S246 Orographic Influences on Tropical Cyclone Tracks in the Vicinity of Taiwan

Sunday, 6 January 2019
Hall 4 (Phoenix Convention Center - West and North Buildings)
Jared Milano, SUNY, Albany, NY; and M. J. Yang
Manuscript (80.3 kB)

Handout (1.6 MB)

Jared-Milano – University at Albany

Dr. Ming-Jen Yang – National Taiwan University

NSF/ Partnership for International Research and Education (PIRE)

September 2018

Orographic Influences on Typhoon Tracks in the Vicinity of Taiwan

Taiwan Island’s unique geographical placement in the western Pacific Ocean sees itself interacting with, on average, three to four tropical cyclones, TCs, each year. The west coast of the island is occupied by a central mountain range, CMR, which has high peaks comparable to those found in the Colorado Rocky Mountains, only with a significantly higher topographical gradient.. This work examines how the terrain of Taiwan affects the tracks of TCs as they move in its vicinity, and if the terrain causes phenomena which can be observed using radar. Additionally, this study draws other TC relevant connections between Taiwan and Puerto Rico; though smaller in size, Puerto Rico has a similar shape and central mountain range feature.

The CWB, Taiwan’s Central Weather Bureau, has identified nine climatologically-based, categories of TC tracks which often lead to Taiwan’s severe weather events (CWB FAQ for Typhoon fig. 6). The most common of these TC tracks either pass over the northern tip of the island or bifurcate the CMR. Terrain affects these TCs well before any rain bands appear over the island and influence their tracks. The unique topography of the island also contributes to vortex shearing which has been shown to break down the TC eye-wall at landfall. In some cases, the eye-wall will reconstruct itself after clearing the terrain, then intensify as the TC moves over the strait of Taiwan (Yang et al. 2018). It was observed that the CMR has localized effects on the intensity of precipitation as well. Two typhoon case studies were used to conduct this research: Typhoon Maria (2018), which tracked over the northern tip of Taiwan but did not make landfall, and Typhoon Fanapi (2010), the eye-wall of which made landfall over Hualien, on the island’s central west coast.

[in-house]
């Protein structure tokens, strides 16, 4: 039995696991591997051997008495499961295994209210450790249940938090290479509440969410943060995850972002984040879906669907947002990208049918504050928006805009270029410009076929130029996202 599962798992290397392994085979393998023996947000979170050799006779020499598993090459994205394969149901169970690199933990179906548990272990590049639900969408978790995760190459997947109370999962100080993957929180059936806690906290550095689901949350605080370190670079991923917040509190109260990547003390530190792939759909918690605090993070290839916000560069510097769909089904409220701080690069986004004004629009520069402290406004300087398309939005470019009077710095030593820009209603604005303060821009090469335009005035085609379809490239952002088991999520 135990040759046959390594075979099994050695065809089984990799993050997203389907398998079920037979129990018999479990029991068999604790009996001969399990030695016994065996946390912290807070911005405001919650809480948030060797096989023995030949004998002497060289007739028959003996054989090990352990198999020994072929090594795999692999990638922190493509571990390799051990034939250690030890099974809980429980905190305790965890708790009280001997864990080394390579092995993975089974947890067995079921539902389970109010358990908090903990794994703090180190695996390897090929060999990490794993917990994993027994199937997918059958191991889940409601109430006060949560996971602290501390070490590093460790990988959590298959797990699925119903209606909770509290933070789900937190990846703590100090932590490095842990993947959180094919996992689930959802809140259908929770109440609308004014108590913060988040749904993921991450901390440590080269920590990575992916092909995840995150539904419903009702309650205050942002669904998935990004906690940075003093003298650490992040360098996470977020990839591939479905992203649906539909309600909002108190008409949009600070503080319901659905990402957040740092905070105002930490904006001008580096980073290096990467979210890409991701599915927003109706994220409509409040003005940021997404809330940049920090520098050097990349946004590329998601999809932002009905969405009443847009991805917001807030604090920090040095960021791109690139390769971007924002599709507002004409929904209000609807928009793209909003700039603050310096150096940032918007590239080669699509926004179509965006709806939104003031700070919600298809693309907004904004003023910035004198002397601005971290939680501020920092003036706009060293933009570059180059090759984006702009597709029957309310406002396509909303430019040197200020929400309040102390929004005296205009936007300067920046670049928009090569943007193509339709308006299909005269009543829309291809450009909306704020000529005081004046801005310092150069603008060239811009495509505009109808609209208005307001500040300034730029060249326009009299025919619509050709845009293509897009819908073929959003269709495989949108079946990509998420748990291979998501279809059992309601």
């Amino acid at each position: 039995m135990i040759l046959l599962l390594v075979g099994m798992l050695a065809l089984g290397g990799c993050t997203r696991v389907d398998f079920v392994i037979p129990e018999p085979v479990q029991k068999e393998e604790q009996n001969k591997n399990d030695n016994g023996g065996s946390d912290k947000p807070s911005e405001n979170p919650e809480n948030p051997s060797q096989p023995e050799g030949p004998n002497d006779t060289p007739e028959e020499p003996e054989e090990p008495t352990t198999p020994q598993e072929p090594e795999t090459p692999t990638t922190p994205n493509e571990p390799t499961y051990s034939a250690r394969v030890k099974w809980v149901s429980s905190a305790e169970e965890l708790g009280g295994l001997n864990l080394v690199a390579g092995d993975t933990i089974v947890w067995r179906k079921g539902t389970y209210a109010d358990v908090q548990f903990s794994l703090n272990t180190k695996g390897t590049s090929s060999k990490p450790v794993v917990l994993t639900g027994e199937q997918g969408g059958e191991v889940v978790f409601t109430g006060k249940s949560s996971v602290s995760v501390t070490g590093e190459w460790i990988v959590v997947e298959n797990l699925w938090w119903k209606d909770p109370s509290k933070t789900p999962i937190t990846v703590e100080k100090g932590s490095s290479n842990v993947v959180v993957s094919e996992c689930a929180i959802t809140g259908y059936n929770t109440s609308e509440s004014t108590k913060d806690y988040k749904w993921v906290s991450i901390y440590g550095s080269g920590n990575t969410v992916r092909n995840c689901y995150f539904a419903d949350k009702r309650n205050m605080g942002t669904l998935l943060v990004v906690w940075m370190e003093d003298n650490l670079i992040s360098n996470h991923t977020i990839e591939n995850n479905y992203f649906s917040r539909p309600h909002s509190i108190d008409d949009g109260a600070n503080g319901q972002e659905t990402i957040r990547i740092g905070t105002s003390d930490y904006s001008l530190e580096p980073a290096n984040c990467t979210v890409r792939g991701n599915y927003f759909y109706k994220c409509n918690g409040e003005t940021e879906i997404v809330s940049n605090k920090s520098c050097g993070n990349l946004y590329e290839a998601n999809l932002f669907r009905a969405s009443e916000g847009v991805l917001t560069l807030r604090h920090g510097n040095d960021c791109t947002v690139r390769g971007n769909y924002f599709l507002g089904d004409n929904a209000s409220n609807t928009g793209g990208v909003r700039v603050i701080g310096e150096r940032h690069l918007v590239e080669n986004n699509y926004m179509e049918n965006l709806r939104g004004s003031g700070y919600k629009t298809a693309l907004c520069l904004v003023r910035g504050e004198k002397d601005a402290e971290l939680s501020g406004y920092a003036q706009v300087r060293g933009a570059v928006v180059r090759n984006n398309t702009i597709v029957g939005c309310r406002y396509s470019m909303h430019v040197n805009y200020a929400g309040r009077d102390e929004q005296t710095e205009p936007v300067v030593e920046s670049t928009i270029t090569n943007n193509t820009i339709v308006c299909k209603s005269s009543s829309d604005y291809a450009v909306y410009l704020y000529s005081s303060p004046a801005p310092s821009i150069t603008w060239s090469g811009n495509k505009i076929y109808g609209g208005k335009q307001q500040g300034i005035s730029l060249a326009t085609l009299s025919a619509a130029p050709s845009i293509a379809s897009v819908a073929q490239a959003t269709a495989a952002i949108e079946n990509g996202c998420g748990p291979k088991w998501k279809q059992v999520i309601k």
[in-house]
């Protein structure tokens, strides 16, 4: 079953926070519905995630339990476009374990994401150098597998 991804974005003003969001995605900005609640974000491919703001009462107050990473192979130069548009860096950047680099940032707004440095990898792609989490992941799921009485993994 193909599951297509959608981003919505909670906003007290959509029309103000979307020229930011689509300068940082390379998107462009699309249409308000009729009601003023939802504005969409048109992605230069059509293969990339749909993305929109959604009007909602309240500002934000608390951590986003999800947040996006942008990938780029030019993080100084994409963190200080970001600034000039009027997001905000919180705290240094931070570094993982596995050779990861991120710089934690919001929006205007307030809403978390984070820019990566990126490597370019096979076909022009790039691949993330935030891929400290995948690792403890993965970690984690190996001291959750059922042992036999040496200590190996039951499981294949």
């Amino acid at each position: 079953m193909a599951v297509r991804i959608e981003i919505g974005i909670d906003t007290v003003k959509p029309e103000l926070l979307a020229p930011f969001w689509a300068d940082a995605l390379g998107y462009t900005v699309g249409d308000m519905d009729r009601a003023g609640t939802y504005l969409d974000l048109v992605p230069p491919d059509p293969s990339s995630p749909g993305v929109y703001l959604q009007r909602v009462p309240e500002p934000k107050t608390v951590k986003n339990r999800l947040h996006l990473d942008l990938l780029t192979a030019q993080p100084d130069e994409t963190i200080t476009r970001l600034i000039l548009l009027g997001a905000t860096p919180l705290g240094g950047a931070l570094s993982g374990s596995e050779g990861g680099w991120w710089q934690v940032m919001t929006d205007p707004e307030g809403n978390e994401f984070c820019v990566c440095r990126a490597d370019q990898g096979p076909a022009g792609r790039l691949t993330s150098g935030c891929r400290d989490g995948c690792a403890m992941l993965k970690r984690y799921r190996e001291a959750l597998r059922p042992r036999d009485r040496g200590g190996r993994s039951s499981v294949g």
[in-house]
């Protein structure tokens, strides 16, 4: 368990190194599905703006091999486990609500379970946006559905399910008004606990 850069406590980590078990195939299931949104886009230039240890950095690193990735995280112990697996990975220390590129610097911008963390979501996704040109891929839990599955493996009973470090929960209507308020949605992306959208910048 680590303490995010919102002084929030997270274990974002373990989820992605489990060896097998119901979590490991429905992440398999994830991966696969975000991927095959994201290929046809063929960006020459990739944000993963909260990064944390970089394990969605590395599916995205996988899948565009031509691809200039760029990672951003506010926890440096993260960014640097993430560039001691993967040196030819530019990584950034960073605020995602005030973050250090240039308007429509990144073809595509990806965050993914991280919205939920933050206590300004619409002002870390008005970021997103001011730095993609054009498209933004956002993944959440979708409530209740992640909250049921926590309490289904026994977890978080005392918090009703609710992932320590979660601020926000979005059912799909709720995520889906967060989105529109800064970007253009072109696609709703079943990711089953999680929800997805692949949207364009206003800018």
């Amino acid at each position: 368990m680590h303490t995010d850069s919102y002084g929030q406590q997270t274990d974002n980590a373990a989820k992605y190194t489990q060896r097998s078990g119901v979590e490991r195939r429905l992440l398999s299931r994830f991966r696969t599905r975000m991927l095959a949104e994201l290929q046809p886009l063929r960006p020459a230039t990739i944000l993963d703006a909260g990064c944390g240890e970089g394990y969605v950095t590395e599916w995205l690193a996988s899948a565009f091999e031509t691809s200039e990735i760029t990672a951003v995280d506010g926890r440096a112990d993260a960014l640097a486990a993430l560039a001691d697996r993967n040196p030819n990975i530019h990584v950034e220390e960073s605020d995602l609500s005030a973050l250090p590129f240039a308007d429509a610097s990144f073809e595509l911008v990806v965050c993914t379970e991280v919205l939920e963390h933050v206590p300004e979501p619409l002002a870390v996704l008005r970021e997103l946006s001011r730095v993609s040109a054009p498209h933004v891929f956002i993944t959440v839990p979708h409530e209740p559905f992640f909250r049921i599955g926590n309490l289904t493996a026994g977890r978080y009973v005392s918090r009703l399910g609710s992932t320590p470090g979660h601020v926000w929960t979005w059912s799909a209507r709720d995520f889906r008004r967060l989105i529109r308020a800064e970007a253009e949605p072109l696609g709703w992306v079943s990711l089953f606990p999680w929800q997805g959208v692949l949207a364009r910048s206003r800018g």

The goal of this exploratory study was to learn about how, and why, Taiwan’s terrain may influence possible track outcomes of inbound typhoons, as they approach the island itself. Factors which tend to influence how a TC tracks over the island include the storms size ratio to the landmass, the Froude number, propagation speed on approach, and Brunt-Väisälä frequency experienced when moving directly over the CMR. The steep terrain also highlights possible limitations to be expected when collecting radar data around it, and conversely, where radar excels at observing resultant weather phenomena such as locally enhanced precipitation or a TC eye-wall replacement cycle.

This study took place in Taiwan, over a seven-week period, from July to August 2018, as part of NSF funded Partnerships for International Research and Education (PIRE). The research itself was partly conducted in the Mesoscale and Orographic Precipitation Laboratory at National Taiwan University and as well as in the Radar Meteorology Laboratory at National Central University. The general purpose of this particular research project was for me to gain international collaboration experience with scientists whom are conducting cutting edge research in their respective fields. Overall, the University at Albany’s PIRE grant in Taiwan seeks to build extreme weather resiliency, and global community resiliency, through improved weather and climate prediction, and improved emergency response strategies.

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